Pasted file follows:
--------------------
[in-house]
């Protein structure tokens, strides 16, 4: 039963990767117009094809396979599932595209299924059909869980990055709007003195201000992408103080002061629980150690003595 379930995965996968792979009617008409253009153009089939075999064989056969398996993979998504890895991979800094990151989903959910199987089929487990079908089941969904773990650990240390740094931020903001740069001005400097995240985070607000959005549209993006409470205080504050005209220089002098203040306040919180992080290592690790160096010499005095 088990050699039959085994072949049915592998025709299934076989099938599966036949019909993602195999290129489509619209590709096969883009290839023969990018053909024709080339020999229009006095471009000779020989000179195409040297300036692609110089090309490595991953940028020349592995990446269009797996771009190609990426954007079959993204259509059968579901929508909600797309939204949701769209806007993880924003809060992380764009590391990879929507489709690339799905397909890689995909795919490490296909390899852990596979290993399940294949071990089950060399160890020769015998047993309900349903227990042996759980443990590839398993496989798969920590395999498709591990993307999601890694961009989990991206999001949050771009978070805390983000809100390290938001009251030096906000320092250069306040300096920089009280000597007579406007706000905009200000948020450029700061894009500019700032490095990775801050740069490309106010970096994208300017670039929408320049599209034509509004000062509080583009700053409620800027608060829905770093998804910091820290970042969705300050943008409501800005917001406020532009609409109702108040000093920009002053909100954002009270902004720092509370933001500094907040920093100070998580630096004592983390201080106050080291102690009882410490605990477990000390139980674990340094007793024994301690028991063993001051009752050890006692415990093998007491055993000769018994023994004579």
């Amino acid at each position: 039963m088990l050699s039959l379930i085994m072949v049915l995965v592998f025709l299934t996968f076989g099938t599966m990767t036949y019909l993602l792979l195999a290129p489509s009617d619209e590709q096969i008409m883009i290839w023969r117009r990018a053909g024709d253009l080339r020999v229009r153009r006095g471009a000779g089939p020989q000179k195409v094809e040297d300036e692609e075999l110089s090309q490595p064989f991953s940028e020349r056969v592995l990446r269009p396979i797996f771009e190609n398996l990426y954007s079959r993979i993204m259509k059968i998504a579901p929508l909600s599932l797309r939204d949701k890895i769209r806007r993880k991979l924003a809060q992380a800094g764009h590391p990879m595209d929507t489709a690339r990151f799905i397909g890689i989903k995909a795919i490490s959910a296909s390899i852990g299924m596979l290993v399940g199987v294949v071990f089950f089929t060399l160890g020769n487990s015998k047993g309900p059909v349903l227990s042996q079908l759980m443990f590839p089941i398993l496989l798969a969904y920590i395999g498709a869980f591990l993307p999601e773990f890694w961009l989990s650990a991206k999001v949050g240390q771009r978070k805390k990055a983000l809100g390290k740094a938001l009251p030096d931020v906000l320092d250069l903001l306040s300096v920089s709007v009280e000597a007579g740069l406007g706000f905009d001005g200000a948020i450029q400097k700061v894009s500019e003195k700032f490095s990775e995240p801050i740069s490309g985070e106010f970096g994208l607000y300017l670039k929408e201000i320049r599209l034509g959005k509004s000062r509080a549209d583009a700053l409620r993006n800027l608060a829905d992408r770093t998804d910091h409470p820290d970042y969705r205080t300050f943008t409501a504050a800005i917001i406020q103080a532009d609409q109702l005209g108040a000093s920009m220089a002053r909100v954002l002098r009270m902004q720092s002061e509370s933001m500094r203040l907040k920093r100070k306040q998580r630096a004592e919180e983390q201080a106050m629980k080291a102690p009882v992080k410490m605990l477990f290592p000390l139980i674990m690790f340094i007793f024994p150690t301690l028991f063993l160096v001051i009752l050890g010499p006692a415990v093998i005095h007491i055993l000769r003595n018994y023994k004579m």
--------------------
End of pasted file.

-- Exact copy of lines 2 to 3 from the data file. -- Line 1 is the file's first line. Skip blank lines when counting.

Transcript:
């Protein structure tokens, strides 16, 4: 039963990767117009094809396979599932595209299924059909869980990055709007003195201000992408103080002061629980150690003595 379930995965996968792979009617008409253009153009089939075999064989056969398996993979998504890895991979800094990151989903959910199987089929487990079908089941969904773990650990240390740094931020903001740069001005400097995240985070607000959005549209993006409470205080504050005209220089002098203040306040919180992080290592690790160096010499005095 088990050699039959085994072949049915592998025709299934076989099938599966036949019909993602195999290129489509619209590709096969883009290839023969990018053909024709080339020999229009006095471009000779020989000179195409040297300036692609110089090309490595991953940028020349592995990446269009797996771009190609990426954007079959993204259509059968579901929508909600797309939204949701769209806007993880924003809060992380764009590391990879929507489709690339799905397909890689995909795919490490296909390899852990596979290993399940294949071990089950060399160890020769015998047993309900349903227990042996759980443990590839398993496989798969920590395999498709591990993307999601890694961009989990991206999001949050771009978070805390983000809100390290938001009251030096906000320092250069306040300096920089009280000597007579406007706000905009200000948020450029700061894009500019700032490095990775801050740069490309106010970096994208300017670039929408320049599209034509509004000062509080583009700053409620800027608060829905770093998804910091820290970042969705300050943008409501800005917001406020532009609409109702108040000093920009002053909100954002009270902004720092509370933001500094907040920093100070998580630096004592983390201080106050080291102690009882410490605990477990000390139980674990340094007793024994301690028991063993001051009752050890006692415990093998007491055993000769018994023994004579």
């Amino acid at each position: 039963m088990l050699s039959l379930i085994m072949v049915l995965v592998f025709l299934t996968f076989g099938t599966m990767t036949y019909l993602l792979l195999a290129p489509s009617d619209e590709q096969i008409m883009i290839w023969r117009r990018a053909g024709d253009l080339r020999v229009r153009r006095g471009a000779g089939p020989q000179k195409v094809e040297d300036e692609e075999l110089s090309q490595p064989f991953s940028e020349r056969v592995l990446r269009p396979i797996f771009e190609n398996l990426y954007s079959r993979i993204m259509k059968i998504a579901p929508l909600s599932l797309r939204d949701k890895i769209r806007r993880k991979l924003a809060q992380a800094g764009h590391p990879m595209d929507t489709a690339r990151f799905i397909g890689i989903k995909a795919i490490s959910a296909s390899i852990g299924m596979l290993v399940g199987v294949v071990f089950f089929t060399l160890g020769n487990s015998k047993g309900p059909v349903l227990s042996q079908l759980m443990f590839p089941i398993l496989l798969a969904y920590i395999g498709a869980f591990l993307p999601e773990f890694w961009l989990s650990a991206k999001v949050g240390q771009r978070k805390k990055a983000l809100g390290k740094a938001l009251p030096d931020v906000l320092d250069l903001l306040s300096v920089s709007v009280e000597a007579g740069l406007g706000f905009d001005g200000a948020i450029q400097k700061v894009s500019e003195k700032f490095s990775e995240p801050i740069s490309g985070e106010f970096g994208l607000y300017l670039k929408e201000i320049r599209l034509g959005k509004s000062r509080a549209d583009a700053l409620r993006n800027l608060a829905d992408r770093t998804d910091h409470p820290d970042y969705r205080t300050f943008t409501a504050a800005i917001i406020q103080a532009d609409q109702l005209g108040a000093s920009m220089a002053r909100v954002l002098r009270m902004q720092s002061e509370s933001m500094r203040l907040k920093r100070k306040q998580r630096a004592e919180e983390q201080a106050m629980k080291a102690p009882v992080k410490m605990l477990f290592p000390l139980i674990m690790f340094i007793f024994p150690t301690l028991f063993l160096v001051i009752l050890g010499p006692a415990v093998i005095h007491i055993l000769r003595n018994y023994k004579m």